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The Science Fair Circuit

For some kids, entering science fairs is like eating cookies. It's hard to stop at just one. The research is interesting, these students say. The competitions are exciting, and you can win prizes. Best of all, joining the science fair circuit is a great way to make friends. "I like meeting kids who are also passionate about science," says Peter Borden, now an 11th grader at Seacrest School in Naples, Fla. Peter, 15, traveled to Indianapolis last May to present his most recent discovery—that bacteria unexpectedly live at the upper edge of Earth's atmosphere. He was one of nearly 1,500 high school students from 47 countries to compete at the 2006 Intel International Science and Engineering Fair (ISEF). Of these 1,500 kids, Peter belonged to a group of 31 students who had previously competed in the Discovery Channel Young Scientist Challenge (DCYSC). The DCYSC brings together 40 of the nation's top middle school science fair winners each year for an action-packed, team competition. Both DCYSC and ISEF are organized by Science Service, a nonprofit organization that publishes Science News magazine and Science News for Kids. Getting there In order to qualify for ISEF, high school students must work their way through as many as four local, state, and regional fairs, placing at or near the top of each. It's a rigorous process, but Peter and his colleagues say that their DCYSC experience helped them get there. Perhaps most useful of all, they say, DCYSC makes a big deal out of communication. This competition doesn't reward participants simply for the results of their research. Its prizes go to students who can also speak clearly, even when talking about challenging fields, such as astrophysics or molecular biology. "I used to talk with complex words," Peter says. "Now that I've been to DCYSC, I know I have to talk to people in their terms." Noise makers Joanna Guy, a 10th grader at Southern Garrett High School in Oakland, Md., has honed both her communications skills and her research skills as a result of competing in science fairs. She's also gained self-confidence. Talking to the judges, she says, entails "telling them about the project and why it's important. You don't have to be afraid of them." Speaking clearly is important. When Joanna explained her research to me, she got straight to the point. "I think our country needs to decrease its dependence on foreign oil," she says. Joanna believes that wind turbines could be a great way to produce energy (see "Power of the Wind"). But some people have argued that windmills kill too many bats and birds to be worth the investment. Joanna designed an experiment that she hoped would help resolve this disagreement. She hung bird feeders in her backyard. Then, she used a machine called the Bird-X Critter Blaster Pro to blast loud, annoying sounds into the air. At other times, she played a device that emitted ultrasonic signals. Joanna found that the birds ate far fewer seeds when the audible sounds were blaring than when she played the ultrasonic device or no sound at all. The blasting noise evidently disturbed the birds more. Windmills that scream, Joanna proposes, could create energy in an environment-friendly and animal-friendly way. Their noise would keep the birds away. She plans next to investigate other possible bird deterrents, such as infrasound or strobe lights. A single idea For some kids, a single idea sparks a project that lasts for years. These students begin presenting their research at DCYSC, and then continue with presentations on the same topic at ISEF. That happened to Kelydra Welcker (see "Pollution Detective") with mosquitoes and environmental toxins and Erica David (see "Snow Traps") with snow. Liz Baker of Tucson, Ariz., who's now in college, was a DCYSC competitor who participated in ISEF four times. Unlike Kelydra and Erica, Liz focused on different subjects throughout the years. But in 2006, she returned to a project that she'd started in seventh grade. Liz Baker with her "Wishing Tree" project at the 2006 ISEF. Liz Baker with her "Wishing Tree" project at the 2006 ISEF. V. Miller When she began the work, the new millennium had just started. At the time, the media were producing reports about how self-centered and shopping-focused people in the United States had become. "I didn't believe it," says Liz, 17. "I wanted to either prove them wrong or give the media validation." The best way to find out what really matters to people, Liz thought, is to learn more about their deepest dreams. So, she turned a huge pine tree in her front yard into a "Wishing Tree." Her street is famous for its Christmas decorations, so over the holiday season, she asked people stopping by to write down their wishes and hang the anonymous notes on the tree. She did this for 6 years. She collected 29,095 wishes. When Liz analyzed the notes that people had posted, she found some interesting trends. She could even track fads: For example, people expressed fewer wishes for scooters as iPods became more popular. She also noticed a shift after the 9/11 terrorist attacks in 2001. That year, people made selfish wishes only 40 percent of the time, compared with 70 percent the year before. Even though selfish wishes rebounded in the following years, Liz was happy to see that a significant number of wishes had nothing to do with toys, gadgets, or other stuff. "It gives me hope that people wish for love, peace, health, and happiness," she says. Keep trying During their work, Liz and the other young researchers learned that all scientists experience setbacks. The number-one rule, these participants now know, is to never give up. "Keep entering," Liz says. "Keep trying!"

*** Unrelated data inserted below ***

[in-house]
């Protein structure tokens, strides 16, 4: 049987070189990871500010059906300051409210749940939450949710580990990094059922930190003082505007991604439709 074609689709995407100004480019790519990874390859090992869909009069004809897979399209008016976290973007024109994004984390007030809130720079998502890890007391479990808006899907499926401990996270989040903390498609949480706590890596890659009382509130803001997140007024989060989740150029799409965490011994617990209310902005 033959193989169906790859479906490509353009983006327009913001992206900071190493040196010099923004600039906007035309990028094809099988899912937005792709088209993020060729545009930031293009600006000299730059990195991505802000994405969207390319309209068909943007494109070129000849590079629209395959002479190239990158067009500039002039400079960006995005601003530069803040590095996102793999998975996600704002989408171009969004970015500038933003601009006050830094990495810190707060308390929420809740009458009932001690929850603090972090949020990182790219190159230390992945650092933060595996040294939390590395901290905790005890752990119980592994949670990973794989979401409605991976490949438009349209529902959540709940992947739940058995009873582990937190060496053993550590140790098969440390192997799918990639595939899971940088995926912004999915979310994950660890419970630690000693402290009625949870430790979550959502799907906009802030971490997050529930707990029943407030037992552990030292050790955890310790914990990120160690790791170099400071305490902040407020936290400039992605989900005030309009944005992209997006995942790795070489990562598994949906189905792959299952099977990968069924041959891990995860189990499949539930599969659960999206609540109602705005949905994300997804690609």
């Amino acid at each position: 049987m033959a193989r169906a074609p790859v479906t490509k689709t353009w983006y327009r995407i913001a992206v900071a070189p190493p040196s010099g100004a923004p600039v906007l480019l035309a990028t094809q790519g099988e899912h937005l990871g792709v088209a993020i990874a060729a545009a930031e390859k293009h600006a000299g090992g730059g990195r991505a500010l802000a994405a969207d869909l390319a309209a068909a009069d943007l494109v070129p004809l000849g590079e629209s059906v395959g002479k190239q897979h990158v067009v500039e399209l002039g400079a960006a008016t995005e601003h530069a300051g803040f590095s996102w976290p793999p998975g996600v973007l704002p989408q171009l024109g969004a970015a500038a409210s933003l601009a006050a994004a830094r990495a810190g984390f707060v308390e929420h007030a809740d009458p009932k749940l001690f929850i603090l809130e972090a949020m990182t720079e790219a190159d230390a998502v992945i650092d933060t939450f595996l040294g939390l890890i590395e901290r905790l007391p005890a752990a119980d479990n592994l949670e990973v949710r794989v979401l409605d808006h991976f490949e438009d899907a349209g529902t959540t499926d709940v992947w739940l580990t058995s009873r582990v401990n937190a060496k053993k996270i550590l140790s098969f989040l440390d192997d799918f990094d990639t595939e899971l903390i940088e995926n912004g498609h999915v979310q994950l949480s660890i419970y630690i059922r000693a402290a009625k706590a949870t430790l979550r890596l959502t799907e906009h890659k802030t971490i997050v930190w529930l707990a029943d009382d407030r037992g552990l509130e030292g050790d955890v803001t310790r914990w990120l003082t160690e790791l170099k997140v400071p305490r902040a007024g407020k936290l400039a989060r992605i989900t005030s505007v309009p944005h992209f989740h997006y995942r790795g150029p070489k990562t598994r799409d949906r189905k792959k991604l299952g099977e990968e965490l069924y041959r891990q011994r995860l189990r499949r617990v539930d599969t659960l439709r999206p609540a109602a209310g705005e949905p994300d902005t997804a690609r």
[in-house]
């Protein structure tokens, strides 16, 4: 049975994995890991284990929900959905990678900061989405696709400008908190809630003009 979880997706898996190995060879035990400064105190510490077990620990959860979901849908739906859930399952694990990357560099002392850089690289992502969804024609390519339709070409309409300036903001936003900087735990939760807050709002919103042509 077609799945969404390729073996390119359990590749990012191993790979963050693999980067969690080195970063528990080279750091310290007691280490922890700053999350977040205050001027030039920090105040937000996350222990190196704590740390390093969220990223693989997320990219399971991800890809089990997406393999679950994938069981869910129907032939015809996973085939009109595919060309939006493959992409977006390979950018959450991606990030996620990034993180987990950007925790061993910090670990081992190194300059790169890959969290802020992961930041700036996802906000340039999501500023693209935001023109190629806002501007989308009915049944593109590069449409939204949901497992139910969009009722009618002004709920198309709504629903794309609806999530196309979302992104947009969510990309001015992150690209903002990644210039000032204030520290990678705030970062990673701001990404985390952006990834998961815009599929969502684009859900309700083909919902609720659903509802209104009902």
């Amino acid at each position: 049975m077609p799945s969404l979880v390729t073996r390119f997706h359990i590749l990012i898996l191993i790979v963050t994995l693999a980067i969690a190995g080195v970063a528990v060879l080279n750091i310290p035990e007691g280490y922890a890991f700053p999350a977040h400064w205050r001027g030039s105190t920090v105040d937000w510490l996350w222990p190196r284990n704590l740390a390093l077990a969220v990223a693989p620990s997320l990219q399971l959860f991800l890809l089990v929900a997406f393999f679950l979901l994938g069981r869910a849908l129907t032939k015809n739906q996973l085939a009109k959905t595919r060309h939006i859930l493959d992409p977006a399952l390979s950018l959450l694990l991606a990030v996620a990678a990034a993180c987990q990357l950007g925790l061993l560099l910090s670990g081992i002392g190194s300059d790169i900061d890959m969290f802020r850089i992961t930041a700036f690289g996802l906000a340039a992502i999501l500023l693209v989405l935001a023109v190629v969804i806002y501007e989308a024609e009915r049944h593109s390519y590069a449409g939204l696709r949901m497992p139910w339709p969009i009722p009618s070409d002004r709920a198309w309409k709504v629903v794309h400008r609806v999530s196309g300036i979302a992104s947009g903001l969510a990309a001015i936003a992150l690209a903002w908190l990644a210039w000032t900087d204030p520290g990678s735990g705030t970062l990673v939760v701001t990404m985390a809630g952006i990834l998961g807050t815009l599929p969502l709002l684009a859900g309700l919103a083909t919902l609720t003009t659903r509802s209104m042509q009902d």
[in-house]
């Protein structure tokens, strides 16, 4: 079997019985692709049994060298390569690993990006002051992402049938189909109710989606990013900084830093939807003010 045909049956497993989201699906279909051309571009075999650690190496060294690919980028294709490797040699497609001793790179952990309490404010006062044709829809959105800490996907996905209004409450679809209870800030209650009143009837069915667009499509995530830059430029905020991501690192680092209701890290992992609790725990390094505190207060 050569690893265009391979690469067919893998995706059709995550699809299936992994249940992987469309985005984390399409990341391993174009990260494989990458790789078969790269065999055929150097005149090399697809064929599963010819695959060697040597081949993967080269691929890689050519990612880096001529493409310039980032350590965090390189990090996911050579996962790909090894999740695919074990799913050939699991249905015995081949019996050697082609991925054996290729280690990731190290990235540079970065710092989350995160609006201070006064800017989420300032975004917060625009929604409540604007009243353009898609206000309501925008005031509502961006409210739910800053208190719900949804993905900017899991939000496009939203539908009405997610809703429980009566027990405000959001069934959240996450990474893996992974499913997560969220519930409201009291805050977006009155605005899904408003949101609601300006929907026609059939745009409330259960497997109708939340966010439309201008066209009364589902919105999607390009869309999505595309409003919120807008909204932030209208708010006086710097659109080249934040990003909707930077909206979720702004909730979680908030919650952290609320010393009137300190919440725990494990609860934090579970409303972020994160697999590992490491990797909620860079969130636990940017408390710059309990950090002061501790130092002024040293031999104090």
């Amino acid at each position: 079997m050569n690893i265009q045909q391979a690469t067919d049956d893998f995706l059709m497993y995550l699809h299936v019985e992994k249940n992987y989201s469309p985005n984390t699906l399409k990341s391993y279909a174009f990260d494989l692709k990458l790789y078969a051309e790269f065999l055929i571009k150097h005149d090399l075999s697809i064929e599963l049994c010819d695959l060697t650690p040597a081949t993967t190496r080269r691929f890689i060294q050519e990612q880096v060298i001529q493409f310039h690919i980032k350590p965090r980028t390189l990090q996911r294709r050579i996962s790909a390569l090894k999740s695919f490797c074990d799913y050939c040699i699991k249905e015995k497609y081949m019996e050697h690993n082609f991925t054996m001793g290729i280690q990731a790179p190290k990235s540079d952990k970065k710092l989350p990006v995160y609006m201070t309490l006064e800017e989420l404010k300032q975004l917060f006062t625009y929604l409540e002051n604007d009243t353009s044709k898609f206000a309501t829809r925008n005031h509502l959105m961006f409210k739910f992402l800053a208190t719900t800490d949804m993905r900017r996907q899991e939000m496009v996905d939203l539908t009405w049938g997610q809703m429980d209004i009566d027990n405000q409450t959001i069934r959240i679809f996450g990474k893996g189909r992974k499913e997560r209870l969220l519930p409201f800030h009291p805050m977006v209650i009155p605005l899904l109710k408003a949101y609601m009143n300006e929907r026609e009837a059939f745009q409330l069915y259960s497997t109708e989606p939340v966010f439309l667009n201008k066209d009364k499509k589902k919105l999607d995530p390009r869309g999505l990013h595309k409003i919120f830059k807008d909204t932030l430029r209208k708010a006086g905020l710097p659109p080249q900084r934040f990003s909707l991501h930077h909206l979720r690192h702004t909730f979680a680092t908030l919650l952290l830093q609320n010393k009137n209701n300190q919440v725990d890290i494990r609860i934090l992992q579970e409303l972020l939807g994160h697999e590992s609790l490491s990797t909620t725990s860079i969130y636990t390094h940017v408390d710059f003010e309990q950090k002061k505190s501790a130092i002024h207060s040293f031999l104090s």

The Science Fair Circuit
The Science Fair Circuit








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